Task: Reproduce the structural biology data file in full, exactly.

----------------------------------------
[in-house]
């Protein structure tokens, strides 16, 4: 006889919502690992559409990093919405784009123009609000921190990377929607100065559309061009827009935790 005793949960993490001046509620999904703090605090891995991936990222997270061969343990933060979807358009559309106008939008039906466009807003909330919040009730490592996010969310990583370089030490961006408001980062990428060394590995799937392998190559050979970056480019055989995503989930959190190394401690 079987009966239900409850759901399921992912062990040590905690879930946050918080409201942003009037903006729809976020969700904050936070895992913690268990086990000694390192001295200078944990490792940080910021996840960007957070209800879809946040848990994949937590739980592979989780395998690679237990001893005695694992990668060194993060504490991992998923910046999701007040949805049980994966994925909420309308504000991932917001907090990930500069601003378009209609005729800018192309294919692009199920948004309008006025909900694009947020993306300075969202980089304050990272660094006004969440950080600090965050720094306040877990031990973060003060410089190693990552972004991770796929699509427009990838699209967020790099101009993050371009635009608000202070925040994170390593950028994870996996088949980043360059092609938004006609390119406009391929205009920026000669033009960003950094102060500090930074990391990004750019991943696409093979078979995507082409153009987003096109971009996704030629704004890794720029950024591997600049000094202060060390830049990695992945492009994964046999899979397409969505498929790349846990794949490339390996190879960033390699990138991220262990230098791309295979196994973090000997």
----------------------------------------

[in-house]
């Protein structure tokens, strides 16, 4: 006889919502690992559409990093919405784009123009609000921190990377929607100065559309061009827009935790 005793949960993490001046509620999904703090605090891995991936990222997270061969343990933060979807358009559309106008939008039906466009807003909330919040009730490592996010969310990583370089030490961006408001980062990428060394590995799937392998190559050979970056480019055989995503989930959190190394401690 079987009966239900409850759901399921992912062990040590905690879930946050918080409201942003009037903006729809976020969700904050936070895992913690268990086990000694390192001295200078944990490792940080910021996840960007957070209800879809946040848990994949937590739980592979989780395998690679237990001893005695694992990668060194993060504490991992998923910046999701007040949805049980994966994925909420309308504000991932917001907090990930500069601003378009209609005729800018192309294919692009199920948004309008006025909900694009947020993306300075969202980089304050990272660094006004969440950080600090965050720094306040877990031990973060003060410089190693990552972004991770796929699509427009990838699209967020790099101009993050371009635009608000202070925040994170390593950028994870996996088949980043360059092609938004006609390119406009391929205009920026000669033009960003950094102060500090930074990391990004750019991943696409093979078979995507082409153009987003096109971009996704030629704004890794720029950024591997600049000094202060060390830049990695992945492009994964046999899979397409969505498929790349846990794949490339390996190879960033390699990138991220262990230098791309295979196994973090000997």